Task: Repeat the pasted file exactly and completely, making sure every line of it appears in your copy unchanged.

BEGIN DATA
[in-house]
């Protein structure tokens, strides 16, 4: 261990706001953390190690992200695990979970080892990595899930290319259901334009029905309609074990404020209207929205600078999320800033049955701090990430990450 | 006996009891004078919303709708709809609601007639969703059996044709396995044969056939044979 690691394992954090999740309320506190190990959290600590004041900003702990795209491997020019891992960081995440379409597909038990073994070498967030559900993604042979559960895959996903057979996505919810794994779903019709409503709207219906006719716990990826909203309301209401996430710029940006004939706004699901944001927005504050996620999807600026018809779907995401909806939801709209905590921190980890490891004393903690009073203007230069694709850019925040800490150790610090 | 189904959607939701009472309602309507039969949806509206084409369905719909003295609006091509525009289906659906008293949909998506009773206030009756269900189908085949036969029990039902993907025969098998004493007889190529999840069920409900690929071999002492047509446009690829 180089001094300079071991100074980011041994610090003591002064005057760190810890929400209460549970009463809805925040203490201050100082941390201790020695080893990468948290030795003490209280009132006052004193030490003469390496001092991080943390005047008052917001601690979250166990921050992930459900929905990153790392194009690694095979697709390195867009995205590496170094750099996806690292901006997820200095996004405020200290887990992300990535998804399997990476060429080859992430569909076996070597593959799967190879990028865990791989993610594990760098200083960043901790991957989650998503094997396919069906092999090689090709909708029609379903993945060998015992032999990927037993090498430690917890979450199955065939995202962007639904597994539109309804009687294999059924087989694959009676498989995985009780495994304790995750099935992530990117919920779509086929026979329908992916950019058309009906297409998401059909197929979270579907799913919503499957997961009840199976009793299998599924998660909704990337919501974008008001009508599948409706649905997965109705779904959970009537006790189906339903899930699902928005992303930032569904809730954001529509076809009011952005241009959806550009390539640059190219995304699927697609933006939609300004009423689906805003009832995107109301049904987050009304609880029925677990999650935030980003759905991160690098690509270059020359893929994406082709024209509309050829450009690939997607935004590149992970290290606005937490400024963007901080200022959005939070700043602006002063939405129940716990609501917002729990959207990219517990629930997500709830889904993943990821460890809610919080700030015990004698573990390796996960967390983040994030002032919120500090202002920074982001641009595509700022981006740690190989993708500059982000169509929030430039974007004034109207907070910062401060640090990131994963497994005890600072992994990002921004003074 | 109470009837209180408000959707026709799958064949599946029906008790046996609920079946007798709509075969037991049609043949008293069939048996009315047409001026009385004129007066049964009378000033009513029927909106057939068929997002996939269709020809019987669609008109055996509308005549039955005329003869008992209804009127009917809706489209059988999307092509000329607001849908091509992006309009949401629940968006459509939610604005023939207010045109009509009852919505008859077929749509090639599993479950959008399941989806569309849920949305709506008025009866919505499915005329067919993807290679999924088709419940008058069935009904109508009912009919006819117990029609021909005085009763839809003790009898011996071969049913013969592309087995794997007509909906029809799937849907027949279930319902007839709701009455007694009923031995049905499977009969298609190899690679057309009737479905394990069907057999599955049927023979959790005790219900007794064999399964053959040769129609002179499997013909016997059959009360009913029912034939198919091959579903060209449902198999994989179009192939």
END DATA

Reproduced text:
[in-house]
């Protein structure tokens, strides 16, 4: 261990706001953390190690992200695990979970080892990595899930290319259901334009029905309609074990404020209207929205600078999320800033049955701090990430990450 | 006996009891004078919303709708709809609601007639969703059996044709396995044969056939044979 690691394992954090999740309320506190190990959290600590004041900003702990795209491997020019891992960081995440379409597909038990073994070498967030559900993604042979559960895959996903057979996505919810794994779903019709409503709207219906006719716990990826909203309301209401996430710029940006004939706004699901944001927005504050996620999807600026018809779907995401909806939801709209905590921190980890490891004393903690009073203007230069694709850019925040800490150790610090 | 189904959607939701009472309602309507039969949806509206084409369905719909003295609006091509525009289906659906008293949909998506009773206030009756269900189908085949036969029990039902993907025969098998004493007889190529999840069920409900690929071999002492047509446009690829 180089001094300079071991100074980011041994610090003591002064005057760190810890929400209460549970009463809805925040203490201050100082941390201790020695080893990468948290030795003490209280009132006052004193030490003469390496001092991080943390005047008052917001601690979250166990921050992930459900929905990153790392194009690694095979697709390195867009995205590496170094750099996806690292901006997820200095996004405020200290887990992300990535998804399997990476060429080859992430569909076996070597593959799967190879990028865990791989993610594990760098200083960043901790991957989650998503094997396919069906092999090689090709909708029609379903993945060998015992032999990927037993090498430690917890979450199955065939995202962007639904597994539109309804009687294999059924087989694959009676498989995985009780495994304790995750099935992530990117919920779509086929026979329908992916950019058309009906297409998401059909197929979270579907799913919503499957997961009840199976009793299998599924998660909704990337919501974008008001009508599948409706649905997965109705779904959970009537006790189906339903899930699902928005992303930032569904809730954001529509076809009011952005241009959806550009390539640059190219995304699927697609933006939609300004009423689906805003009832995107109301049904987050009304609880029925677990999650935030980003759905991160690098690509270059020359893929994406082709024209509309050829450009690939997607935004590149992970290290606005937490400024963007901080200022959005939070700043602006002063939405129940716990609501917002729990959207990219517990629930997500709830889904993943990821460890809610919080700030015990004698573990390796996960967390983040994030002032919120500090202002920074982001641009595509700022981006740690190989993708500059982000169509929030430039974007004034109207907070910062401060640090990131994963497994005890600072992994990002921004003074 | 109470009837209180408000959707026709799958064949599946029906008790046996609920079946007798709509075969037991049609043949008293069939048996009315047409001026009385004129007066049964009378000033009513029927909106057939068929997002996939269709020809019987669609008109055996509308005549039955005329003869008992209804009127009917809706489209059988999307092509000329607001849908091509992006309009949401629940968006459509939610604005023939207010045109009509009852919505008859077929749509090639599993479950959008399941989806569309849920949305709506008025009866919505499915005329067919993807290679999924088709419940008058069935009904109508009912009919006819117990029609021909005085009763839809003790009898011996071969049913013969592309087995794997007509909906029809799937849907027949279930319902007839709701009455007694009923031995049905499977009969298609190899690679057309009737479905394990069907057999599955049927023979959790005790219900007794064999399964053959040769129609002179499997013909016997059959009360009913029912034939198919091959579903060209449902198999994989179009192939």